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Transgender men “invisible”

Sav Emmet Wolfe, an openly transgender man, 24, works as a games development office manager in Melbourne.

Through his social networks, he advocates for better representation of transgender men in the Australian media, who he says are lacking resources, safe spaces, and visibility.

One of the most difficult challenges for Sav, was moving from one community to another.

“I first came out when I was 19, and then went back when I was 20, because I was getting a lot of opposition from feminist spaces that I used to be in, questioning why I would make the choice to become a man and essentially betray them,” he said.

“The feminist community that I’d always had basically disappeared once I started medically transitioning. With the way things stand right now, I fit in neither community.”

He said there are plenty of non-binary and female-friendly spaces, but transgender men aren’t afforded the same as commonly. “Non-binary” refers to a category of identities that are neither exclusively masculine nor feminine.

“There’s really not a lot of visibility or resources for trans men. There aren’t many places we can go within the realm of heterosexual, cisgender people, they don’t really get me,” he said.

The term “cisgender” refers to a person whose gender identity and expression matches the sex they were assigned at birth.

“There is a lot of talk in leftist and feminist circles that all masculinity is inherently toxic”, he said.

“A lot of people in those groups expected me not to change. But I did regardless.”

Son Vivienne, post-doctoral researcher at Creative Agency at RMIT and curator of Rainbow Family Tree and Stories Beyond Gender, wants better representation for transgender men through storytelling, trans-friendly events and spaces.

Son uses gender-neutral pronouns through their community development space, Incite Stories, where they create media that challenges public perception of transgender people.

“I believe storytelling in all its forms is crucial to understanding difference of all kinds,” they said.

“Without knowledge of specific communities and spaces, both online and geographically accessible, trans and gender-diverse people can feel extremely alone and lonely.

“In online forums and social media there are also pockets of discussion and representation, curated by trans-masculine and non-binary people, although these are not always accessible to all.”

Son says sometimes being visible to the public can warrant dangerous outcomes, leading some to hide their trans-status out of safety concerns.

“While gender-diverse visibility can increase social acceptance it also comes with real risks of discrimination, exclusion and violence, therefore some people choose not to identify themselves as trans, in some spaces,” they said.

They said that code-switching, or the evasion of revealing one’s status as trans in accordance to environment, is just one of the many precautions transgender people take to secure their safety.

“All marginalised people use their capacity to ‘code-switch’ by adjusting their self-representations according to the safety of their environment.”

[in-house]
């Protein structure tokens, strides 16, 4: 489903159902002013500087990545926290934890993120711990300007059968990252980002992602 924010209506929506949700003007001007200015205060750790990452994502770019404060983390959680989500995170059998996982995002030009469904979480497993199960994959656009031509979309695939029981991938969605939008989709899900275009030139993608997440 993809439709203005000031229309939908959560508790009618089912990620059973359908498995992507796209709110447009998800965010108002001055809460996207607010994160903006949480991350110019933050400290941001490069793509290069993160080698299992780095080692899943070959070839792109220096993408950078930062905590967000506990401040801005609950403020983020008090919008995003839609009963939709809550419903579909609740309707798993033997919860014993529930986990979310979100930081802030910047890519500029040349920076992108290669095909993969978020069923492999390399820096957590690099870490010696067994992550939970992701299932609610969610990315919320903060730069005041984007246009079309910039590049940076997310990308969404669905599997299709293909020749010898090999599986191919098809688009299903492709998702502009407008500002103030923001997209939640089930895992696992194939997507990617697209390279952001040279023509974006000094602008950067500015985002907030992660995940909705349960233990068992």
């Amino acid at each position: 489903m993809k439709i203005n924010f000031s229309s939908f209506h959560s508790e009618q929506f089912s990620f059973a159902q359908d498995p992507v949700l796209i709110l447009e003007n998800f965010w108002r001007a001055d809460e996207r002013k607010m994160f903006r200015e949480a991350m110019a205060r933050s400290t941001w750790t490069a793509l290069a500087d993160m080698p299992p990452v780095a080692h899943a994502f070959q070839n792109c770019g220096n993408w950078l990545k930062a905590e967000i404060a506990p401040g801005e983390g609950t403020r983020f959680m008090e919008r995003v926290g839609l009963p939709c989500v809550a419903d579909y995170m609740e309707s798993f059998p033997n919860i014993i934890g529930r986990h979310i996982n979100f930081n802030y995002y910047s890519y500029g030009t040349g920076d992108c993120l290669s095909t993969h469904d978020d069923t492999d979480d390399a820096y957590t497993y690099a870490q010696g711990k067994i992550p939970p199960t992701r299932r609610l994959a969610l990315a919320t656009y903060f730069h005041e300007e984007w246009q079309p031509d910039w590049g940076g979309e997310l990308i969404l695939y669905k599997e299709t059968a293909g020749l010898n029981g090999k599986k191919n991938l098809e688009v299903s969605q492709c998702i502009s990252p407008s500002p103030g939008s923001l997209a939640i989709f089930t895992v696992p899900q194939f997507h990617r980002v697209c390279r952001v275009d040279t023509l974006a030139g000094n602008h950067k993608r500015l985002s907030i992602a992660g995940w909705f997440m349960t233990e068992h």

A large number of LGBTIQ+ people hide their sexuality or gender identity when accessing services (34 percent), at social and community events (42 percent) and at work (39 percent), according to the Australian Human Rights Commission.

The Commission found in 2014, that young people aged 16 to 24 years are most likely to hide their sexuality or gender.

Despite this, Son credits social media and the Internet as being a wealth of information for LGBTQI+ people who feel isolated.

Bastian Merson, a 20-year-old university student who lives on the Mornington Peninsula, is no stranger to sharing his transgender journey on social media albeit occasional safety concerns.

“I made my Instagram private when I realised that one Google search of my name could reveal my preoperative chest and other personal details, which might put me in danger” he said.

“Nobody wants their body to be policed, and I certainly wouldn’t want photos of me at various stages of my transition to be weaponized by random people on the Internet.

“Why do people take it upon themselves to tell you how you should be, based on their own assumptions about which binary category you fit into?”

Bastian has frequently documented stages of his transition, both pre and postoperative, on his Instagram, which he says receives mostly positive responses from both transgender and cisgender people.

“Trans and cisgender people alike tell me they appreciate how genuine I am, or I’ve taught them something they’d never thought about before,” he said.

“Social media is invaluable for promoting visibility and community interaction. It can be such a mobilising force working towards mainstream representation, by just being out and proud. For some, it’s the only safe space that they can access.”

Bastian said that now being a few years into transition, he finally feels more at ease going forward.

“I don’t think I’ll ever stop identifying as trans,” he said.

“But the hard part is over for me.”


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